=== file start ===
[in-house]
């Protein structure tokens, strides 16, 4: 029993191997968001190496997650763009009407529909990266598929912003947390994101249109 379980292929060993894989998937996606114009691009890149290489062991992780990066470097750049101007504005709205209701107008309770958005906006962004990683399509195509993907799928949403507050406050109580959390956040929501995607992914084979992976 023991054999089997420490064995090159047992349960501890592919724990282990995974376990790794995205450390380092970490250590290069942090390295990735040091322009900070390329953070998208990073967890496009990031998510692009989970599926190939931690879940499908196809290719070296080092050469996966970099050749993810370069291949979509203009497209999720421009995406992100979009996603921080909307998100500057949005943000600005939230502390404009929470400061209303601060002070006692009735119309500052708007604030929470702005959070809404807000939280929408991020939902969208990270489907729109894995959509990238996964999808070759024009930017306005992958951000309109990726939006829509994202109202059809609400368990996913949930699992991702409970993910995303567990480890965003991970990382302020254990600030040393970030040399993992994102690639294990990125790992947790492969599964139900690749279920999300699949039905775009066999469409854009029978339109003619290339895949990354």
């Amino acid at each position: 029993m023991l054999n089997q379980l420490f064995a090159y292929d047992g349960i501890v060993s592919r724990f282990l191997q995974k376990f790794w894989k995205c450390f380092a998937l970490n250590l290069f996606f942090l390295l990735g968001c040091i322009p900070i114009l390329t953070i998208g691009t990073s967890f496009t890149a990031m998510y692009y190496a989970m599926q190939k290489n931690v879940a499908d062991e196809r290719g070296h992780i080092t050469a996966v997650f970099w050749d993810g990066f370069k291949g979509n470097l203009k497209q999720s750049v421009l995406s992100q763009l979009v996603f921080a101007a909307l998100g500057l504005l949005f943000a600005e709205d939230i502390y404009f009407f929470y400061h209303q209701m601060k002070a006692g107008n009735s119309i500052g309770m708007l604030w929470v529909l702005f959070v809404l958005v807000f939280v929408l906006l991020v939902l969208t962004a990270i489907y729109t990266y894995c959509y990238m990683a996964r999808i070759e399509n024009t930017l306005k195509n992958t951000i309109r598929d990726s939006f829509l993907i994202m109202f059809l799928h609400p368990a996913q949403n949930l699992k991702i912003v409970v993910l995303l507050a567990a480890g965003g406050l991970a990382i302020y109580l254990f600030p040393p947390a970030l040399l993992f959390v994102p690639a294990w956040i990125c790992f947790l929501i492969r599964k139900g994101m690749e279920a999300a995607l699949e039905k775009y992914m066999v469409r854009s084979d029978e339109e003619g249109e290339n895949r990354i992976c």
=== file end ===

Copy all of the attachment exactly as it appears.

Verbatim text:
[in-house]
């Protein structure tokens, strides 16, 4: 029993191997968001190496997650763009009407529909990266598929912003947390994101249109 379980292929060993894989998937996606114009691009890149290489062991992780990066470097750049101007504005709205209701107008309770958005906006962004990683399509195509993907799928949403507050406050109580959390956040929501995607992914084979992976 023991054999089997420490064995090159047992349960501890592919724990282990995974376990790794995205450390380092970490250590290069942090390295990735040091322009900070390329953070998208990073967890496009990031998510692009989970599926190939931690879940499908196809290719070296080092050469996966970099050749993810370069291949979509203009497209999720421009995406992100979009996603921080909307998100500057949005943000600005939230502390404009929470400061209303601060002070006692009735119309500052708007604030929470702005959070809404807000939280929408991020939902969208990270489907729109894995959509990238996964999808070759024009930017306005992958951000309109990726939006829509994202109202059809609400368990996913949930699992991702409970993910995303567990480890965003991970990382302020254990600030040393970030040399993992994102690639294990990125790992947790492969599964139900690749279920999300699949039905775009066999469409854009029978339109003619290339895949990354």
């Amino acid at each position: 029993m023991l054999n089997q379980l420490f064995a090159y292929d047992g349960i501890v060993s592919r724990f282990l191997q995974k376990f790794w894989k995205c450390f380092a998937l970490n250590l290069f996606f942090l390295l990735g968001c040091i322009p900070i114009l390329t953070i998208g691009t990073s967890f496009t890149a990031m998510y692009y190496a989970m599926q190939k290489n931690v879940a499908d062991e196809r290719g070296h992780i080092t050469a996966v997650f970099w050749d993810g990066f370069k291949g979509n470097l203009k497209q999720s750049v421009l995406s992100q763009l979009v996603f921080a101007a909307l998100g500057l504005l949005f943000a600005e709205d939230i502390y404009f009407f929470y400061h209303q209701m601060k002070a006692g107008n009735s119309i500052g309770m708007l604030w929470v529909l702005f959070v809404l958005v807000f939280v929408l906006l991020v939902l969208t962004a990270i489907y729109t990266y894995c959509y990238m990683a996964r999808i070759e399509n024009t930017l306005k195509n992958t951000i309109r598929d990726s939006f829509l993907i994202m109202f059809l799928h609400p368990a996913q949403n949930l699992k991702i912003v409970v993910l995303l507050a567990a480890g965003g406050l991970a990382i302020y109580l254990f600030p040393p947390a970030l040399l993992f959390v994102p690639a294990w956040i990125c790992f947790l929501i492969r599964k139900g994101m690749e279920a999300a995607l699949e039905k775009y992914m066999v469409r854009s084979d029978e339109e003619g249109e290339n895949r990354i992976c």